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Small Buildings and Coronavirus Business as Usual...With Some Changes

Like people, co-ops and condos come in all shapes and sizes; some large, some small. The lifestyle within a particular building or association is often dictated to a large degree by the size of that building or association; huge, multi-building developments just have a different sensibility (and level of means) from that of a five-story walk-up, or a four-unit independent association. The differences in lifestyle between large and small buildings are even more pronounced right now, as the coronavirus crisis rages on.

Responses to the pandemic have been different depending on a building’s or association’s size as well. In high-rise and mid-rise buildings with more residents and amenities and less space for social distancing, questions may arise, such as how and when to shut down building-wide amenities like gyms and green spaces, or how many people can safely ride in an elevator.  

Conversely, in small buildings — particularly those with fewer than 15 units and no dedicated staff or management — consideration must be given to basic issues, like how to keep the property sanitized, as well as to how social distancing may disturb what are often very tight-knit communities where residents are more like family than neighbors.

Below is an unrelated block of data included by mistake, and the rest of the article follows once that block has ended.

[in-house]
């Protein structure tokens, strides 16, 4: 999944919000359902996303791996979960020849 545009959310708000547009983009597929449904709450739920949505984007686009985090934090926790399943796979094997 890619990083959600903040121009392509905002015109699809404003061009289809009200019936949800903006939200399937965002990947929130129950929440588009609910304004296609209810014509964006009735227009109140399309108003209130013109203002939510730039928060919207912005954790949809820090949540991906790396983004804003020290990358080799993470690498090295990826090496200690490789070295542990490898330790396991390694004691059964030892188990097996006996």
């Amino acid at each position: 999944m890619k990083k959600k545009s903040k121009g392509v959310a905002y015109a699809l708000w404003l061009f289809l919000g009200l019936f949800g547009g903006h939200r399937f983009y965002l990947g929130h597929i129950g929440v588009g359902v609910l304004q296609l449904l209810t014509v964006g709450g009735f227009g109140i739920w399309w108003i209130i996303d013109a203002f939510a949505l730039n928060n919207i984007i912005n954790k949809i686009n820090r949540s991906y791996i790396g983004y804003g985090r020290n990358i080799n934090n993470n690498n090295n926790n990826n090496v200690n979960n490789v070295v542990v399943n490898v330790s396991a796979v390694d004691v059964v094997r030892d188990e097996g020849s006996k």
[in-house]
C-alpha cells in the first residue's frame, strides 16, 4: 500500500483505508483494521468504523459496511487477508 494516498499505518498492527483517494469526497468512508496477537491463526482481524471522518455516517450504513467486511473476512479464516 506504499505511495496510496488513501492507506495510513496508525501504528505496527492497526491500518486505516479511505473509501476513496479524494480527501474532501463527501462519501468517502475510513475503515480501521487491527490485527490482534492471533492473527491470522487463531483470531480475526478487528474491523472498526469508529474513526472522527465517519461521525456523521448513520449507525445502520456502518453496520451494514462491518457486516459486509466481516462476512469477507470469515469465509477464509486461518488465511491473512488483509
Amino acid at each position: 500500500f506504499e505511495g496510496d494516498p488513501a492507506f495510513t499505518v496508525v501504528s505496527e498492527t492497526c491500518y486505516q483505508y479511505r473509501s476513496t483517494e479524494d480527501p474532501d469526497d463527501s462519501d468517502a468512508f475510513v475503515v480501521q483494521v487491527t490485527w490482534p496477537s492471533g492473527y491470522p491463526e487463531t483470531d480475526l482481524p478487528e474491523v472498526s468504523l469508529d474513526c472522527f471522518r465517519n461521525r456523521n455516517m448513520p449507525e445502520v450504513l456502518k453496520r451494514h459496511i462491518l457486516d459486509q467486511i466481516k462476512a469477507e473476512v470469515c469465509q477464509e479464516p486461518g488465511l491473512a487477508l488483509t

Nothing Much Has Changed

Margery Weinstein is an attorney with New York City-based law firm Ganfer Shore Leeds and Zauderer and represents a small co-op in Manhattan with less than 10 units. According to her, “The co-op president reports that the shareholders/residents aren’t really doing anything different since the New York State ‘on pause’ orders.” She says that the building has a part-time super who, along with his crew, is still coming in to clean the lobby, vacuum, and take out the trash and recycling. They are fully masked and gloved, and are paying more attention to spraying the doorknobs and other high-touch spots in the building that are likely to have the most contact with human hands. 

Weinstein goes on to say that “the president also reports that the co-op continues to allow deliveries of packages, including food deliveries.” One new policy in line with the “pause” orders is that all residents must wear masks in common areas and maintain the now-ubiquitous six feet of physical separation between each other.

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